When I was a kid I was sure that by the end of the century we would all be driving cars that would not only look like rocket ships, but could fly. In the early ‘80s, Ridley Scott’s film Blade Runner (set in 2020) showed flying police cars but by that point in my life I wasn’t so sure that we would see this happen in my lifetime.
Today’s post asks the question: What’s happened to automotive innovation? Sure, ABS and air bags are technical advances but today’s cars are powered by the same kind of engine my Uncle Harry’s 1948 Buick convertible used. During the 1950’s, Chrysler built limited edition gas turbine cars for several years. And only a few (two) are left. Jay Leno has one. Legendary automotive journalist , the late Tom McCahill was sure we would be driving them in the near future but it never happened. In the sixties, Mazda licensed German NSU’s patents for the Wankel engine and both companies built rotary engine-powered cars — at least for a while— but not anymore. Not so long ago, Mazda announced the last RX8 to be built with a Wankel engine.
In the seventies, Diesel-power was hyped as the way to get us out from under the thumb of mid-East oil cartels but poorly conceived products like GM’s converted diesel engines never caught on with American buyers. And now VW;’s Diesel scandal may have driven the spike in the hear of the engines. Up until recently diesel cars were popular, Diesel trucks have always been popular, but here in the USA the higher cost of the fuel seems to offset the better fuel economy. It’s one of the reasons I sold my ML320 Mercedes. (Yeah, I know its cheaper now…but will it stay that way?)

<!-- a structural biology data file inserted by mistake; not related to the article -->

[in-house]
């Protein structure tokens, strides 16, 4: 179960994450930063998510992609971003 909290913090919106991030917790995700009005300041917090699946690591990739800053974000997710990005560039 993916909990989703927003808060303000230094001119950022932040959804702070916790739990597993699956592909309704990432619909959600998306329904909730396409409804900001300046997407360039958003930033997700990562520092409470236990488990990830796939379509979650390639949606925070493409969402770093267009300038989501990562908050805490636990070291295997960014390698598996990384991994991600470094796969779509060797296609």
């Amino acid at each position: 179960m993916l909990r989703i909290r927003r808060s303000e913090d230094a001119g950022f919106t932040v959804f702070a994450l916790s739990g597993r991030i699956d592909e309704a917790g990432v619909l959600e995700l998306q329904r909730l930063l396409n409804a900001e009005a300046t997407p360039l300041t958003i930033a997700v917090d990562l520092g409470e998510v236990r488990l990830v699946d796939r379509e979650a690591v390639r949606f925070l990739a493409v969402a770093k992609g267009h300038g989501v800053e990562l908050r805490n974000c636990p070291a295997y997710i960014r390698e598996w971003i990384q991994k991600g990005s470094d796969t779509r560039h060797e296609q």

By the time the eighties got here, auto engineers seemed to had given up on real innovations. The Dodge Viper is powered by a V-10 truck engine! (There is some dispute of this.) Sure it’s fast, but Enzo Ferrari must be spinning in his grave. Instead of radically changing the powerplants of our cars, automotive engineers fell in love with electronics and gadgets, like in-dash Navigation systems and automatic transmission controls like the one in my now departed Range Rover.
Am I the only person that thinks having computer-controlled internal combustion engines is like having laser-guided buggy whips. One of the appeals of the engines in classic sports cars, like old my catalytic-less Porsche 924, was its simple engine design that’s not only powerful but easily passes this state’s emissions tests. Is that too much to ask of tomorrow’s powerplant?
Chrysler turbine car photo: By Karrmann (Own work) [GFDL (http://www.gnu.org/copyleft/fdl.html) or CC-BY-SA-3.0 (http://creativecommons.org/licenses/by-sa/3.0/)], via Wikimedia Commons